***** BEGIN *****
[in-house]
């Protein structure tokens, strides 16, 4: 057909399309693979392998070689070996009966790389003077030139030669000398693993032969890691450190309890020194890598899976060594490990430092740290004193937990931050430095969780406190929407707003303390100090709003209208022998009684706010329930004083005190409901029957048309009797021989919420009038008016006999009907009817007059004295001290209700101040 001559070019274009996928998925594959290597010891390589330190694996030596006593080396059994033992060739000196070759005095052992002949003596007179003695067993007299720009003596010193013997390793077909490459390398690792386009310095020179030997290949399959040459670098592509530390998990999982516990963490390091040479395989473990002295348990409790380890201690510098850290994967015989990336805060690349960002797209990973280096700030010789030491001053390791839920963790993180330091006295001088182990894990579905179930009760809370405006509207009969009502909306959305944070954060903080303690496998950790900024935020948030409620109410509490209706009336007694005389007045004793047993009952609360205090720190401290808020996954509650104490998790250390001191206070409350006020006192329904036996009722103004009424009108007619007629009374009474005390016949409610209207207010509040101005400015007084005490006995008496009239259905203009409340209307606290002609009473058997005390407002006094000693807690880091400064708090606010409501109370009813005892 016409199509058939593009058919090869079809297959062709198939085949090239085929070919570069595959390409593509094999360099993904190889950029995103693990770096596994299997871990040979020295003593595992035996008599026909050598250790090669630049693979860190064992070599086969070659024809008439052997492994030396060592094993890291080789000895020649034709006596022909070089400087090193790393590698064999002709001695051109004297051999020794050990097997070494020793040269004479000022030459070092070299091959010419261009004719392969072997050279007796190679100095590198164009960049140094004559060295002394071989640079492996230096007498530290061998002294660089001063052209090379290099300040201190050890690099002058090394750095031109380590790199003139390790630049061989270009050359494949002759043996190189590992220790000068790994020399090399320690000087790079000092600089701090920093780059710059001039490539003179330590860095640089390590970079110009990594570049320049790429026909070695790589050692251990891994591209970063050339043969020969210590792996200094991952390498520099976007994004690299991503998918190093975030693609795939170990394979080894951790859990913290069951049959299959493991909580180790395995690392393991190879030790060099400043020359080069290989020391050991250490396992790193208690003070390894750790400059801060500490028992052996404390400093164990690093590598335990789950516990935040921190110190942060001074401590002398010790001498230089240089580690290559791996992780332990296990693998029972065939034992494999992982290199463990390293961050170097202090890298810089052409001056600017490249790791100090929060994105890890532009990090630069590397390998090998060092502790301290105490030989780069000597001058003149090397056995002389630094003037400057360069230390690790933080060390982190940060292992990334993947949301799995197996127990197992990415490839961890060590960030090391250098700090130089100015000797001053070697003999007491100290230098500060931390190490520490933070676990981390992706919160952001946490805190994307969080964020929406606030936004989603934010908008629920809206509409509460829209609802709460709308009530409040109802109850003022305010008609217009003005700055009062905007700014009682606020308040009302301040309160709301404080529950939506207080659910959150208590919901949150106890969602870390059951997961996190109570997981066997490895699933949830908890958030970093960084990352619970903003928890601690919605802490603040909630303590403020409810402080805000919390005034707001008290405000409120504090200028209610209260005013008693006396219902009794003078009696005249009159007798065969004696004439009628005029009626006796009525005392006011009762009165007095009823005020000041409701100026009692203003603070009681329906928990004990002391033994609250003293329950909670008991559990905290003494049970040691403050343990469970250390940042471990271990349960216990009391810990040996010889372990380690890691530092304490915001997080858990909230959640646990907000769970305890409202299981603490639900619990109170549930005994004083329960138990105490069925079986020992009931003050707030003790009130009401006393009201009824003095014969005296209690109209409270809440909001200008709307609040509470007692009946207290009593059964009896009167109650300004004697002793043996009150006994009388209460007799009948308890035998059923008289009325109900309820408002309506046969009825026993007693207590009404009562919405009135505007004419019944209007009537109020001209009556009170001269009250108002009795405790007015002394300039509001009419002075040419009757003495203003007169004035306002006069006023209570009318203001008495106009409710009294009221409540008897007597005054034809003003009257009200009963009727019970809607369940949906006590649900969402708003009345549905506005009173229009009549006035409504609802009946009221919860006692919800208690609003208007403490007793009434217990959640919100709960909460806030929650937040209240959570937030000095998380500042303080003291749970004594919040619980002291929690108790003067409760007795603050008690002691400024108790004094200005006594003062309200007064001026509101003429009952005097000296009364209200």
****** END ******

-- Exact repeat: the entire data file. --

[in-house]
């Protein structure tokens, strides 16, 4: 057909399309693979392998070689070996009966790389003077030139030669000398693993032969890691450190309890020194890598899976060594490990430092740290004193937990931050430095969780406190929407707003303390100090709003209208022998009684706010329930004083005190409901029957048309009797021989919420009038008016006999009907009817007059004295001290209700101040 001559070019274009996928998925594959290597010891390589330190694996030596006593080396059994033992060739000196070759005095052992002949003596007179003695067993007299720009003596010193013997390793077909490459390398690792386009310095020179030997290949399959040459670098592509530390998990999982516990963490390091040479395989473990002295348990409790380890201690510098850290994967015989990336805060690349960002797209990973280096700030010789030491001053390791839920963790993180330091006295001088182990894990579905179930009760809370405006509207009969009502909306959305944070954060903080303690496998950790900024935020948030409620109410509490209706009336007694005389007045004793047993009952609360205090720190401290808020996954509650104490998790250390001191206070409350006020006192329904036996009722103004009424009108007619007629009374009474005390016949409610209207207010509040101005400015007084005490006995008496009239259905203009409340209307606290002609009473058997005390407002006094000693807690880091400064708090606010409501109370009813005892 016409199509058939593009058919090869079809297959062709198939085949090239085929070919570069595959390409593509094999360099993904190889950029995103693990770096596994299997871990040979020295003593595992035996008599026909050598250790090669630049693979860190064992070599086969070659024809008439052997492994030396060592094993890291080789000895020649034709006596022909070089400087090193790393590698064999002709001695051109004297051999020794050990097997070494020793040269004479000022030459070092070299091959010419261009004719392969072997050279007796190679100095590198164009960049140094004559060295002394071989640079492996230096007498530290061998002294660089001063052209090379290099300040201190050890690099002058090394750095031109380590790199003139390790630049061989270009050359494949002759043996190189590992220790000068790994020399090399320690000087790079000092600089701090920093780059710059001039490539003179330590860095640089390590970079110009990594570049320049790429026909070695790589050692251990891994591209970063050339043969020969210590792996200094991952390498520099976007994004690299991503998918190093975030693609795939170990394979080894951790859990913290069951049959299959493991909580180790395995690392393991190879030790060099400043020359080069290989020391050991250490396992790193208690003070390894750790400059801060500490028992052996404390400093164990690093590598335990789950516990935040921190110190942060001074401590002398010790001498230089240089580690290559791996992780332990296990693998029972065939034992494999992982290199463990390293961050170097202090890298810089052409001056600017490249790791100090929060994105890890532009990090630069590397390998090998060092502790301290105490030989780069000597001058003149090397056995002389630094003037400057360069230390690790933080060390982190940060292992990334993947949301799995197996127990197992990415490839961890060590960030090391250098700090130089100015000797001053070697003999007491100290230098500060931390190490520490933070676990981390992706919160952001946490805190994307969080964020929406606030936004989603934010908008629920809206509409509460829209609802709460709308009530409040109802109850003022305010008609217009003005700055009062905007700014009682606020308040009302301040309160709301404080529950939506207080659910959150208590919901949150106890969602870390059951997961996190109570997981066997490895699933949830908890958030970093960084990352619970903003928890601690919605802490603040909630303590403020409810402080805000919390005034707001008290405000409120504090200028209610209260005013008693006396219902009794003078009696005249009159007798065969004696004439009628005029009626006796009525005392006011009762009165007095009823005020000041409701100026009692203003603070009681329906928990004990002391033994609250003293329950909670008991559990905290003494049970040691403050343990469970250390940042471990271990349960216990009391810990040996010889372990380690890691530092304490915001997080858990909230959640646990907000769970305890409202299981603490639900619990109170549930005994004083329960138990105490069925079986020992009931003050707030003790009130009401006393009201009824003095014969005296209690109209409270809440909001200008709307609040509470007692009946207290009593059964009896009167109650300004004697002793043996009150006994009388209460007799009948308890035998059923008289009325109900309820408002309506046969009825026993007693207590009404009562919405009135505007004419019944209007009537109020001209009556009170001269009250108002009795405790007015002394300039509001009419002075040419009757003495203003007169004035306002006069006023209570009318203001008495106009409710009294009221409540008897007597005054034809003003009257009200009963009727019970809607369940949906006590649900969402708003009345549905506005009173229009009549006035409504609802009946009221919860006692919800208690609003208007403490007793009434217990959640919100709960909460806030929650937040209240959570937030000095998380500042303080003291749970004594919040619980002291929690108790003067409760007795603050008690002691400024108790004094200005006594003062309200007064001026509101003429009952005097000296009364209200």